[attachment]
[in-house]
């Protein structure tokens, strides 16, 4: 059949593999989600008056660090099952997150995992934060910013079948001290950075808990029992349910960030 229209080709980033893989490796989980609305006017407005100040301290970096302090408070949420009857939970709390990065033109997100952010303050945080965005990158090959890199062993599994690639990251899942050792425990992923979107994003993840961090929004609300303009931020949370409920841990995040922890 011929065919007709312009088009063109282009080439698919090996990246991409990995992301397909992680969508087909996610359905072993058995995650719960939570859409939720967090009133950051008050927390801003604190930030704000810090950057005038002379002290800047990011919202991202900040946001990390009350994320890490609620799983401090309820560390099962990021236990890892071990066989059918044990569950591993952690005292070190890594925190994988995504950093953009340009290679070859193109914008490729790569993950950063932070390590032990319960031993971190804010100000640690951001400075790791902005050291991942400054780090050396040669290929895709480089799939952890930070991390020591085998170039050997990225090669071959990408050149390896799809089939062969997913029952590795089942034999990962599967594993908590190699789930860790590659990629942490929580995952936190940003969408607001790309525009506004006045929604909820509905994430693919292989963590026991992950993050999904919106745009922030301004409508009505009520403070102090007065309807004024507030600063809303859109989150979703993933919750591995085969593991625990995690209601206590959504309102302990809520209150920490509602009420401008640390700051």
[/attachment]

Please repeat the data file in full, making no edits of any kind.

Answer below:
[in-house]
């Protein structure tokens, strides 16, 4: 059949593999989600008056660090099952997150995992934060910013079948001290950075808990029992349910960030 229209080709980033893989490796989980609305006017407005100040301290970096302090408070949420009857939970709390990065033109997100952010303050945080965005990158090959890199062993599994690639990251899942050792425990992923979107994003993840961090929004609300303009931020949370409920841990995040922890 011929065919007709312009088009063109282009080439698919090996990246991409990995992301397909992680969508087909996610359905072993058995995650719960939570859409939720967090009133950051008050927390801003604190930030704000810090950057005038002379002290800047990011919202991202900040946001990390009350994320890490609620799983401090309820560390099962990021236990890892071990066989059918044990569950591993952690005292070190890594925190994988995504950093953009340009290679070859193109914008490729790569993950950063932070390590032990319960031993971190804010100000640690951001400075790791902005050291991942400054780090050396040669290929895709480089799939952890930070991390020591085998170039050997990225090669071959990408050149390896799809089939062969997913029952590795089942034999990962599967594993908590190699789930860790590659990629942490929580995952936190940003969408607001790309525009506004006045929604909820509905994430693919292989963590026991992950993050999904919106745009922030301004409508009505009520403070102090007065309807004024507030600063809303859109989150979703993933919750591995085969593991625990995690209601206590959504309102302990809520209150920490509602009420401008640390700051």